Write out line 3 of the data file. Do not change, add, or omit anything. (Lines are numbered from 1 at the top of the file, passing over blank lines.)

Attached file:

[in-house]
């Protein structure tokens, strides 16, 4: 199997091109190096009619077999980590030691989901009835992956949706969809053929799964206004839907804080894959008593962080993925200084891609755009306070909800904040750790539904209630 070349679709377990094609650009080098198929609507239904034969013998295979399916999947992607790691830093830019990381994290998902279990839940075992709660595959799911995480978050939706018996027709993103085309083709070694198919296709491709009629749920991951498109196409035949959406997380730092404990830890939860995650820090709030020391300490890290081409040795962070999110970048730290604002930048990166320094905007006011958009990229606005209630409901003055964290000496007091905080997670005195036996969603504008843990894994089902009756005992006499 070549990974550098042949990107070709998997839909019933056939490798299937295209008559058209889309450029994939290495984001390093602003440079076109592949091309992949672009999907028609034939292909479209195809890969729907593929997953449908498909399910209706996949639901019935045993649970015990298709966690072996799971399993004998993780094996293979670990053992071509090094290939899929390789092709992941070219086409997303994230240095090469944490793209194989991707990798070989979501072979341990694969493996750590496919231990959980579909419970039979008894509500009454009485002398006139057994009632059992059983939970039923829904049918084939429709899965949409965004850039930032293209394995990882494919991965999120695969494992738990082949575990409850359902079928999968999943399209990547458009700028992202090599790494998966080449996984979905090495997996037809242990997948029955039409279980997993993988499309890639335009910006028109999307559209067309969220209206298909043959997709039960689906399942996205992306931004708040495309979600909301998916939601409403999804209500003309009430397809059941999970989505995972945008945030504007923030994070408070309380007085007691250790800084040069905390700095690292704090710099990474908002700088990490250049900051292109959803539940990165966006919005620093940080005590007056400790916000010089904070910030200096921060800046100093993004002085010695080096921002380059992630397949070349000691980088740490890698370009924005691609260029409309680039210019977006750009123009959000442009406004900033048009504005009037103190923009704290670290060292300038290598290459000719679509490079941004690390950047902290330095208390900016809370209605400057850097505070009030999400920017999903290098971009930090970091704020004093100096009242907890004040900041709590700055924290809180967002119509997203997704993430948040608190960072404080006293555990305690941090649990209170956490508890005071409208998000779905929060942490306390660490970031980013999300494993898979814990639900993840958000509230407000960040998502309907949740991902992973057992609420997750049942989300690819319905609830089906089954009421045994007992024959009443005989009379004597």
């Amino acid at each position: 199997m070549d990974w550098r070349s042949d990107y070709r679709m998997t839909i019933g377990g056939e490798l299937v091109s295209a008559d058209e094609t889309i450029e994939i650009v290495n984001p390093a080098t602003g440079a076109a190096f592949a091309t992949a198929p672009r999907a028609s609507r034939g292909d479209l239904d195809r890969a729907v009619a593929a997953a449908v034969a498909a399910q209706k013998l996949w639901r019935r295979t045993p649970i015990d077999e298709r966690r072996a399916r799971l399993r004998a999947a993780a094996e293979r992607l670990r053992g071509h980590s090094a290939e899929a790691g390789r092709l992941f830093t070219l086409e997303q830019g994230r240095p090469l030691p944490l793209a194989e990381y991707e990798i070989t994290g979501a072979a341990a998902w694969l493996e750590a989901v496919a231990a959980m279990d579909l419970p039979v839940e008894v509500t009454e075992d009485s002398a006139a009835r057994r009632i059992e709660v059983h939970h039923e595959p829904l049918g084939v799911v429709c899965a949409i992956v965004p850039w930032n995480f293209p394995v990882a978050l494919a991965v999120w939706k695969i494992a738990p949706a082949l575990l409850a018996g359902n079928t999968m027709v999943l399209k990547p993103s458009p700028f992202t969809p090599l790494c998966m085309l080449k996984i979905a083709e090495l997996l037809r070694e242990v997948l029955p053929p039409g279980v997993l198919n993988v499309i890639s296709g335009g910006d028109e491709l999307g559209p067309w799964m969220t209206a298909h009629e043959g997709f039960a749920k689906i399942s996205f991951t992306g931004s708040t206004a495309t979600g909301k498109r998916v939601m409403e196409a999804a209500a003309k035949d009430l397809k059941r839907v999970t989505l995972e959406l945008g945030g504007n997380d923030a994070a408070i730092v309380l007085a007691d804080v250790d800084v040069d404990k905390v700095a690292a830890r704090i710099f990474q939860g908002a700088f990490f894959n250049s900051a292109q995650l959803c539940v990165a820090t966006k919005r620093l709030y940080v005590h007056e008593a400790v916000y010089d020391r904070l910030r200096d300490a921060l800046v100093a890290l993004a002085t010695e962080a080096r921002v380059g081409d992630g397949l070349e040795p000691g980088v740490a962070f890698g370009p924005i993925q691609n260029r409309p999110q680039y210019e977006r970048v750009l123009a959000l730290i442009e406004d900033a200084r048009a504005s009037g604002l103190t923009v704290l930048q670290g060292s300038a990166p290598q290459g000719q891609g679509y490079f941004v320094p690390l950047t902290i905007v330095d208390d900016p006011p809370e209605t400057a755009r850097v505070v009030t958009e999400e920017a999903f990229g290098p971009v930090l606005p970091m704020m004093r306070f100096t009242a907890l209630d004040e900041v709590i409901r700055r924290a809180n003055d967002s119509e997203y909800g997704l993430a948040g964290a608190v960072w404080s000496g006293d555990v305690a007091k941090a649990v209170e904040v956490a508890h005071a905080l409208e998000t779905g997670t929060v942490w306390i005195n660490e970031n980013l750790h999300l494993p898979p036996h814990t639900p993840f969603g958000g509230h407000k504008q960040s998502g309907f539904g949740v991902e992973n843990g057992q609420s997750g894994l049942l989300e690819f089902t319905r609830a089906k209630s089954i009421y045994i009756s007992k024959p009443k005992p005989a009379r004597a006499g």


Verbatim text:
């Amino acid at each position: 199997m070549d990974w550098r070349s042949d990107y070709r679709m998997t839909i019933g377990g056939e490798l299937v091109s295209a008559d058209e094609t889309i450029e994939i650009v290495n984001p390093a080098t602003g440079a076109a190096f592949a091309t992949a198929p672009r999907a028609s609507r034939g292909d479209l239904d195809r890969a729907v009619a593929a997953a449908v034969a498909a399910q209706k013998l996949w639901r019935r295979t045993p649970i015990d077999e298709r966690r072996a399916r799971l399993r004998a999947a993780a094996e293979r992607l670990r053992g071509h980590s090094a290939e899929a790691g390789r092709l992941f830093t070219l086409e997303q830019g994230r240095p090469l030691p944490l793209a194989e990381y991707e990798i070989t994290g979501a072979a341990a998902w694969l493996e750590a989901v496919a231990a959980m279990d579909l419970p039979v839940e008894v509500t009454e075992d009485s002398a006139a009835r057994r009632i059992e709660v059983h939970h039923e595959p829904l049918g084939v799911v429709c899965a949409i992956v965004p850039w930032n995480f293209p394995v990882a978050l494919a991965v999120w939706k695969i494992a738990p949706a082949l575990l409850a018996g359902n079928t999968m027709v999943l399209k990547p993103s458009p700028f992202t969809p090599l790494c998966m085309l080449k996984i979905a083709e090495l997996l037809r070694e242990v997948l029955p053929p039409g279980v997993l198919n993988v499309i890639s296709g335009g910006d028109e491709l999307g559209p067309w799964m969220t209206a298909h009629e043959g997709f039960a749920k689906i399942s996205f991951t992306g931004s708040t206004a495309t979600g909301k498109r998916v939601m409403e196409a999804a209500a003309k035949d009430l397809k059941r839907v999970t989505l995972e959406l945008g945030g504007n997380d923030a994070a408070i730092v309380l007085a007691d804080v250790d800084v040069d404990k905390v700095a690292a830890r704090i710099f990474q939860g908002a700088f990490f894959n250049s900051a292109q995650l959803c539940v990165a820090t966006k919005r620093l709030y940080v005590h007056e008593a400790v916000y010089d020391r904070l910030r200096d300490a921060l800046v100093a890290l993004a002085t010695e962080a080096r921002v380059g081409d992630g397949l070349e040795p000691g980088v740490a962070f890698g370009p924005i993925q691609n260029r409309p999110q680039y210019e977006r970048v750009l123009a959000l730290i442009e406004d900033a200084r048009a504005s009037g604002l103190t923009v704290l930048q670290g060292s300038a990166p290598q290459g000719q891609g679509y490079f941004v320094p690390l950047t902290i905007v330095d208390d900016p006011p809370e209605t400057a755009r850097v505070v009030t958009e999400e920017a999903f990229g290098p971009v930090l606005p970091m704020m004093r306070f100096t009242a907890l209630d004040e900041v709590i409901r700055r924290a809180n003055d967002s119509e997203y909800g997704l993430a948040g964290a608190v960072w404080s000496g006293d555990v305690a007091k941090a649990v209170e904040v956490a508890h005071a905080l409208e998000t779905g997670t929060v942490w306390i005195n660490e970031n980013l750790h999300l494993p898979p036996h814990t639900p993840f969603g958000g509230h407000k504008q960040s998502g309907f539904g949740v991902e992973n843990g057992q609420s997750g894994l049942l989300e690819f089902t319905r609830a089906k209630s089954i009421y045994i009756s007992k024959p009443k005992p005989a009379r004597a006499g």